CSE 428: Lecture 1 - Introduction and Overview


The aim of the course is to offer a comparative overview of the main programming paradigms: For each paradigm, we will examine: For each paradigm we will consider one or two real programming language for exercises and practice. We will not study any particular programming language in detail: The purpose of the course is not to learn the skills of programming in a particular language, but rather to understand the general principles of programming languages. This course should provide the ability to:

Overview of programming paradigms

The languages in blue indicate the languages which we will probably choose for exercises and practice during the course
Functional Programming
Logic Programming and Constraint Logic Programming
Imperative Programming
Object-Oriented Programming
Concurrent and Distributed Programming

Levels of programming Languages

We can trace a brief history of programming languages according to their generations.
First Generation: Machine Languages.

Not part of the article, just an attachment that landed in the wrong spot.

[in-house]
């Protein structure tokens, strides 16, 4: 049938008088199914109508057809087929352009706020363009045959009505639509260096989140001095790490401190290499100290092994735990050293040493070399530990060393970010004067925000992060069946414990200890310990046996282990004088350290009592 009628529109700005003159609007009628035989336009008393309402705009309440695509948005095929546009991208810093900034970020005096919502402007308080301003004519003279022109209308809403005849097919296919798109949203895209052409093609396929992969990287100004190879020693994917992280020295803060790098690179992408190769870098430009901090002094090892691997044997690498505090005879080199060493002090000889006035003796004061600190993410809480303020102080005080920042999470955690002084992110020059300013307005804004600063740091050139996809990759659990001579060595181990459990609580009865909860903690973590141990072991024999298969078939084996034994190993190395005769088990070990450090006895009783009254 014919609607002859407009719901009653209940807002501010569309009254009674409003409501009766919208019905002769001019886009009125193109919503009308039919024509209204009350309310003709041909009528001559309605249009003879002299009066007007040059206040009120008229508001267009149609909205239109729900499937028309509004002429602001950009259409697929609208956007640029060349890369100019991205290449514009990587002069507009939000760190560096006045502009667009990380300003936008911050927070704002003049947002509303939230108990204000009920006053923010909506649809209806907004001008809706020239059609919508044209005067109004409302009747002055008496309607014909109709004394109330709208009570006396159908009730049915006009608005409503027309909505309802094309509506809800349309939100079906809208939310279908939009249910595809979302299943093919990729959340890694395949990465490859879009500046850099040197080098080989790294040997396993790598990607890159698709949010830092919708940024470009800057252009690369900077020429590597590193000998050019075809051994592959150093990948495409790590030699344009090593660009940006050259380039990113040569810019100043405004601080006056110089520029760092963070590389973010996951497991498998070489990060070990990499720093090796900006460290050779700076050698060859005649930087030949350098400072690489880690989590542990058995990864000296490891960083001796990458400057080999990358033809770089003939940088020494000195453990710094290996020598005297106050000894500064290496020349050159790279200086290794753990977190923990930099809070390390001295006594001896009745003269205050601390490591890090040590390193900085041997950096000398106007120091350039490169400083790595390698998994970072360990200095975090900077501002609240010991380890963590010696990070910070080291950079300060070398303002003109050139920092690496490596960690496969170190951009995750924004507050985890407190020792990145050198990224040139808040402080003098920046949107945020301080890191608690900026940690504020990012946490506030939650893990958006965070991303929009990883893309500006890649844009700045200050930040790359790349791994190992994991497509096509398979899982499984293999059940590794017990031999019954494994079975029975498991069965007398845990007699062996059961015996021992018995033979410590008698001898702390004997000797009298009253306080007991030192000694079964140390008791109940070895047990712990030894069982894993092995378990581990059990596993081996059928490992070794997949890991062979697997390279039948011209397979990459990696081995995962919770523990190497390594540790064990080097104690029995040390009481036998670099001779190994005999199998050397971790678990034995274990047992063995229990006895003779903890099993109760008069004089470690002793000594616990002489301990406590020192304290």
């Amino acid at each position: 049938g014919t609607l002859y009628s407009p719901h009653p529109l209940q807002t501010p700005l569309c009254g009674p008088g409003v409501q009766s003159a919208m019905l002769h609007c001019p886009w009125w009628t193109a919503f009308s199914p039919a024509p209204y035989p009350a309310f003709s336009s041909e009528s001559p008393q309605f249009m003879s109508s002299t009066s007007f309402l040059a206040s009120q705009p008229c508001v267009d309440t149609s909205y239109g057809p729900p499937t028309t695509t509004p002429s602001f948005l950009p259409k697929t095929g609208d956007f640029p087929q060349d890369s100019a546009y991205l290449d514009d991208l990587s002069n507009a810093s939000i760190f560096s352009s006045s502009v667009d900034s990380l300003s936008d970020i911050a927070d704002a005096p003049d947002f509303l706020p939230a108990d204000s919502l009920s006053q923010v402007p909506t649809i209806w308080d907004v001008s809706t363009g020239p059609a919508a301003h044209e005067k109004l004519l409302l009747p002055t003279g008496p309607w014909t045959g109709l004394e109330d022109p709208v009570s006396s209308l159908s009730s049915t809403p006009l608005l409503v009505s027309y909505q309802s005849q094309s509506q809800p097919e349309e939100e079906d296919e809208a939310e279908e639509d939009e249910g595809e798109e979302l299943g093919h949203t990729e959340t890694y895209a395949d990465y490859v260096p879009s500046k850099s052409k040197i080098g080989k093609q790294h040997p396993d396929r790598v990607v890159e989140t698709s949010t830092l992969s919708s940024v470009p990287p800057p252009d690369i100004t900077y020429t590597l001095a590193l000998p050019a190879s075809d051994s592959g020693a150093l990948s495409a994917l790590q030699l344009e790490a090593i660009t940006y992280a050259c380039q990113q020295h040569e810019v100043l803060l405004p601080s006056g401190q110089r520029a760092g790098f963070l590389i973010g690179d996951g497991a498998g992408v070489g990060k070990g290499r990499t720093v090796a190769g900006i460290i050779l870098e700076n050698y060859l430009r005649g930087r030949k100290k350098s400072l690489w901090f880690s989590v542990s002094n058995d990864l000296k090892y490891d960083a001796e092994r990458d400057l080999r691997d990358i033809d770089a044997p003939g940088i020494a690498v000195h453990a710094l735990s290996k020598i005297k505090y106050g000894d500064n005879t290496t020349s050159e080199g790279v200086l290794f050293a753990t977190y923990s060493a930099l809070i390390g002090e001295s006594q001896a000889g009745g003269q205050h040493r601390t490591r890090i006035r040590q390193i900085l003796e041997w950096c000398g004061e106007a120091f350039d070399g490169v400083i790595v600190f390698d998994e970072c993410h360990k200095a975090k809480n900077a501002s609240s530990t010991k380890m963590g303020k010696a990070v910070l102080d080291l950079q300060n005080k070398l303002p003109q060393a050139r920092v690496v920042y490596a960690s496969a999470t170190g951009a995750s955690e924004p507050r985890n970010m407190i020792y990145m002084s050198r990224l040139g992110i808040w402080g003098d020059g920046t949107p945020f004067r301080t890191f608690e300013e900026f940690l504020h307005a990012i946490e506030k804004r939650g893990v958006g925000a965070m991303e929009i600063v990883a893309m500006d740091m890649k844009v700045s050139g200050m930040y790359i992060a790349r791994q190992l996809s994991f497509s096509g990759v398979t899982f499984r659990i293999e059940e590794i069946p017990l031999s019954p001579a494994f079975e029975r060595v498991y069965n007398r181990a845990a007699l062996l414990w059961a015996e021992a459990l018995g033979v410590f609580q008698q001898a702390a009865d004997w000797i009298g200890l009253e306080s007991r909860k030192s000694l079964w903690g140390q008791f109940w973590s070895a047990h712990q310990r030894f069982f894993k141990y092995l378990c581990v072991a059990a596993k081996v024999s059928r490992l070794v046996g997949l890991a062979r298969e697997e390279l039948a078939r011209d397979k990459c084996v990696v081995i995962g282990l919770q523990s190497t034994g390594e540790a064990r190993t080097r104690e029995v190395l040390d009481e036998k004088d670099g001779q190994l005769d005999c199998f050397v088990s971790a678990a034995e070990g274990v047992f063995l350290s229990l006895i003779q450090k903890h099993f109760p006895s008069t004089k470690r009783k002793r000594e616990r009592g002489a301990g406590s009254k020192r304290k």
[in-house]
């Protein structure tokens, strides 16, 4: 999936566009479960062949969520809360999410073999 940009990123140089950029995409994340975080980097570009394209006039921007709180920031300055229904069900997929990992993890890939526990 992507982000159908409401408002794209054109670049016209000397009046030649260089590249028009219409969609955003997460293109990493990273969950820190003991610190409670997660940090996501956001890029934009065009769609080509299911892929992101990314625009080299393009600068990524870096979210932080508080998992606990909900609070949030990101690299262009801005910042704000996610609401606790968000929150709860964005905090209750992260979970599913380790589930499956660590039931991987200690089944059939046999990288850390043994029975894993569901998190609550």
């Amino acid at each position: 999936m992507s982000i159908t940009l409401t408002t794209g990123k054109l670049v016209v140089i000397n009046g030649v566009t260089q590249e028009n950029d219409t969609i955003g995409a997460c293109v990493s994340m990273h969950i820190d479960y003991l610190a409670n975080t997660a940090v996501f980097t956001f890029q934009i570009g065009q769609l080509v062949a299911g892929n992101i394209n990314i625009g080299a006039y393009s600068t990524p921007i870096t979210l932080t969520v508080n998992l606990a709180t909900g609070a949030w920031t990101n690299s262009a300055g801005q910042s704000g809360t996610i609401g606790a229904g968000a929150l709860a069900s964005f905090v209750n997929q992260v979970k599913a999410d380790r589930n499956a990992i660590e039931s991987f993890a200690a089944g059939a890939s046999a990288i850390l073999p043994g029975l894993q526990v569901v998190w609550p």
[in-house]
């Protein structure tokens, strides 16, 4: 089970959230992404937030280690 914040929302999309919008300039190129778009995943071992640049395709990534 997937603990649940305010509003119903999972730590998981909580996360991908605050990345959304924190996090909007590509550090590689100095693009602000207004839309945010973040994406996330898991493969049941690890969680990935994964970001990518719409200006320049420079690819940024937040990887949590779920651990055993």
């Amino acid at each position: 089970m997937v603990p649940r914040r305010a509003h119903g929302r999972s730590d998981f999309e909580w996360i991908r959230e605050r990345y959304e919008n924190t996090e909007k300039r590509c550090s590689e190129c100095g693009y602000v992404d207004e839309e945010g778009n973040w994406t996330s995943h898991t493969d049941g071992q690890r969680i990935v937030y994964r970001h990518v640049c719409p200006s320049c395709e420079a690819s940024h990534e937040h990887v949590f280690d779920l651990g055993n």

• The native language of machines.
  • Binary representation.
  • Machine dependent
Second Generation: Assembly Languages.
  • Uses Mnemonics to abstract from binary representation
  • Uses symbolic addresses to abstract from absolute adressing
Third Generation: High-level Languages.
  • Uses Data and Control structures as high-level abstractions of programming concepts coded directly in assembly languages
  • Machine independence
  • Examples: FORTRAN, Algol60, Algol68, Pascal, C, Ada, ...
Fourth Generation: Declarative Languages.
  • Departs from traditional approach to programming languages by using declarative notions from mathematics to provide the notion of computation.
  • Not an abstraction of a previous generation.
  • Much harder to produce efficient implementations.
  • Examples: Standard ML, Lisp, Haskel, Prolog, lambdaProlog
Fifth Generation Languages.
  • Term coined by the Japanese in the early 1980's ("Fifth Generation Project) during their attempt to develop of new style of programming languages and new hardware on which to implement these languages.
  • Examples: Constraint Logic Programming (CLP)?